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Anesthesia and analgesia

Serum anticholinergic activity and postoperative cognitive dysfunction in elderly patients.


PMID 25089730

Abstract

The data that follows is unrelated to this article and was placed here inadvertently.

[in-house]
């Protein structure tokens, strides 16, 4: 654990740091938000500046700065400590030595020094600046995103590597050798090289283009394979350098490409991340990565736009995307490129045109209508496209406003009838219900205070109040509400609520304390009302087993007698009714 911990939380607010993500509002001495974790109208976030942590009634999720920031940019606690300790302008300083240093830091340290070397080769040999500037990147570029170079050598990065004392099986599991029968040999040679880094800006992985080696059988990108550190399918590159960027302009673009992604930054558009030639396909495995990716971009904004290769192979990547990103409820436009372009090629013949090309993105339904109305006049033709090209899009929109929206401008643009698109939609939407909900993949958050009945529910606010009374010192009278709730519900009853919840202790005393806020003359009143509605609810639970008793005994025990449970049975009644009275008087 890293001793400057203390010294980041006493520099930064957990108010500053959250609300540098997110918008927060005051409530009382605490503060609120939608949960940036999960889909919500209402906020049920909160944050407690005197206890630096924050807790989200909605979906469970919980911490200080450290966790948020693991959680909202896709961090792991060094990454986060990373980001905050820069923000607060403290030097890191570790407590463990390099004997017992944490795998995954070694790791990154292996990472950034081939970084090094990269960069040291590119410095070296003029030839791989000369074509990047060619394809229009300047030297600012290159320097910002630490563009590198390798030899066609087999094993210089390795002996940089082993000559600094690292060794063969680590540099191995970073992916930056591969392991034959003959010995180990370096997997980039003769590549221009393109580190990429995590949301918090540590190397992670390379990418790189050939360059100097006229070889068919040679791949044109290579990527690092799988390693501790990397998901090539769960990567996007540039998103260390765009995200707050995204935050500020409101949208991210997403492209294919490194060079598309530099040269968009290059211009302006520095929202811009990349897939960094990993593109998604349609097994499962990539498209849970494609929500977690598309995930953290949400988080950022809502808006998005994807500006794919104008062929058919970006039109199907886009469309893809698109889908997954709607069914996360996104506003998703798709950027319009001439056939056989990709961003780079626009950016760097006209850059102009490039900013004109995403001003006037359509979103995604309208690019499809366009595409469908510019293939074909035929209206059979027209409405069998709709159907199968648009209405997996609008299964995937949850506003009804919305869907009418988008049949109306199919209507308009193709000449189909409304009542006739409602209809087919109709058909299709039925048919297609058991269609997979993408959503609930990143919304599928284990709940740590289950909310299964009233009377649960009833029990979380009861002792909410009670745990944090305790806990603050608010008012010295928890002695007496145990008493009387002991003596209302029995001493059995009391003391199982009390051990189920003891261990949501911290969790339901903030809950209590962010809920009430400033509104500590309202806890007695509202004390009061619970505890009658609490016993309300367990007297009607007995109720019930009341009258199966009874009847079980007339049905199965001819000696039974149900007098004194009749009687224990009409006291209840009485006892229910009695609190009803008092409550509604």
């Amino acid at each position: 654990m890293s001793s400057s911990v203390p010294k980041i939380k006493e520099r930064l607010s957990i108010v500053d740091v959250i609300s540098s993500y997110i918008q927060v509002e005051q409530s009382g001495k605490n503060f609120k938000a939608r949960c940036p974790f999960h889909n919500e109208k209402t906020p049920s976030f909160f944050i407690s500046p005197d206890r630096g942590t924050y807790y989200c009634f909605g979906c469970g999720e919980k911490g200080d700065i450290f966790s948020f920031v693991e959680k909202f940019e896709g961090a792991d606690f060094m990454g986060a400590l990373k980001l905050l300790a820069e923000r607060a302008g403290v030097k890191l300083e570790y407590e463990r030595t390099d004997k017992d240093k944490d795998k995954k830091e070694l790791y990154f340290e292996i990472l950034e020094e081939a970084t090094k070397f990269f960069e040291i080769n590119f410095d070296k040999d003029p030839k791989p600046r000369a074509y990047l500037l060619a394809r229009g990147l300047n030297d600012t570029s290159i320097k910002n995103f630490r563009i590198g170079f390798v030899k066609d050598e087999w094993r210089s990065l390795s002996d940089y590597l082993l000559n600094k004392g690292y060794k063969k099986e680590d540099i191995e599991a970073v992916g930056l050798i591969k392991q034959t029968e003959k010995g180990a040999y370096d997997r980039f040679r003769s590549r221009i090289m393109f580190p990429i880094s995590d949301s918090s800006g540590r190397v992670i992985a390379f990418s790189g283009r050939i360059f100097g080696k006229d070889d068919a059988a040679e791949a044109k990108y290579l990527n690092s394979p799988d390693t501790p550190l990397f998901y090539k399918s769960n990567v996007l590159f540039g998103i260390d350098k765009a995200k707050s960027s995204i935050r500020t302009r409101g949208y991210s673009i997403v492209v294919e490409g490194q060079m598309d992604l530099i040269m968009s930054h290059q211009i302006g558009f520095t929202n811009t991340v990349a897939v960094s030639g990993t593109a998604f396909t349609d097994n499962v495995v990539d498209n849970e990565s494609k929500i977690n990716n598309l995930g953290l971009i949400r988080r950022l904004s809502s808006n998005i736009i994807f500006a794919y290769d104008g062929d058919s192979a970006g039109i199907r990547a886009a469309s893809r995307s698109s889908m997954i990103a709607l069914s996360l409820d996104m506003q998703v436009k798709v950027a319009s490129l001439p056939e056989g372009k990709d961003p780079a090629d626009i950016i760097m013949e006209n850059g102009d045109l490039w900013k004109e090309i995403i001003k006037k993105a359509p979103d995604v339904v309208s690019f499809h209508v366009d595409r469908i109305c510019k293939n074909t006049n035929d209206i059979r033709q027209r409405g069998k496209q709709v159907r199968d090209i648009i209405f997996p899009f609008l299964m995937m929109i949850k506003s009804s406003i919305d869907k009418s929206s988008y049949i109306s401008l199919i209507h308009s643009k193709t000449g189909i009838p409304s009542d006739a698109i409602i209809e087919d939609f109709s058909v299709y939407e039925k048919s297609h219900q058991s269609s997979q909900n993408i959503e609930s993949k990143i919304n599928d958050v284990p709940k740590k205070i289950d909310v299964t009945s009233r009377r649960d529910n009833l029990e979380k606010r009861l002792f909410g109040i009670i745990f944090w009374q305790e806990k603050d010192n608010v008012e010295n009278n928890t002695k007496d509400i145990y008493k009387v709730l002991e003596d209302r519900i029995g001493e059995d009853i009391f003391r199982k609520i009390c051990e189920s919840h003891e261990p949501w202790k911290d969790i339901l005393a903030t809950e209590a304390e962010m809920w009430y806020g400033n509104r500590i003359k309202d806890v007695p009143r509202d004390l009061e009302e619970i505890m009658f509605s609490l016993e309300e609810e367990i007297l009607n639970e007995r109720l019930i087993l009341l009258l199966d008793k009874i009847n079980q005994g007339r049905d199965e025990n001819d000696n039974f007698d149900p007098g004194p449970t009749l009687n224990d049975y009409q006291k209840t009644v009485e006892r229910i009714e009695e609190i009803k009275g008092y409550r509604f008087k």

Cerebral cholinergic transmission plays a key role in cognitive function, and anticholinergic drugs administered during the perioperative phase are a hypothetical cause of postoperative cognitive dysfunction (POCD). We hypothesized that a perioperative increase in serum anticholinergic activity (SAA) is associated with POCD in elderly patients. Seventy-nine patients aged >65 years undergoing elective major surgery under standardized general anesthesia (thiopental, sevoflurane, fentanyl, and atracurium) were investigated. Cognitive functions were assessed preoperatively and 7 days postoperatively using the extended version of the CERAD-Neuropsychological Assessment Battery. POCD was defined as a postoperative decline >1 z-score in at least 2 test variables. SAA was measured preoperatively and 7 days postoperatively at the time of cognitive testing. Hodges-Lehmann median differences and their 95% confidence intervals were calculated for between-group comparisons. Of the patients who completed the study, 46% developed POCD. Patients with POCD were slightly older and less educated than patients without POCD. There were no relevant differences between patients with and without POCD regarding gender, demographically corrected baseline cognitive functions, and duration of anesthesia. There were no large differences between patients with and without POCD regarding SAA preoperatively (pmol/mL, median [interquartile range]/median difference [95% CI], P; 1.14 [0.72, 2.37] vs 1.13 [0.68, 1.68]/0.12 [-0.31, 0.57], P = 0.56), SAA 7 days postoperatively (1.32 [0.68, 2.59] vs 0.97 [0.65, 1.83]/0.25 [-0.26, 0.81], P = 0.37), or changes in SAA (0.08 [-0.50, 0.70] vs -0.02 [-0.53, 0.41]/0.1 [-0.31, 0.52], P = 0.62). There was no significant relationship between changes in SAA and changes in cognitive function (Spearman rank correlation coefficient preoperatively of 0.03 [95% CI, -0.21, 0.26] and postoperatively of -0.002 [95% CI, -0.24, 0.23]). In this panel of patients with low baseline SAA and clinically insignificant perioperative anticholinergic burden, although a relationship cannot be excluded in some patients, our analysis suggests that POCD is probably not a substantial consequence of anticholinergic medications administered perioperatively but rather due to other mechanisms.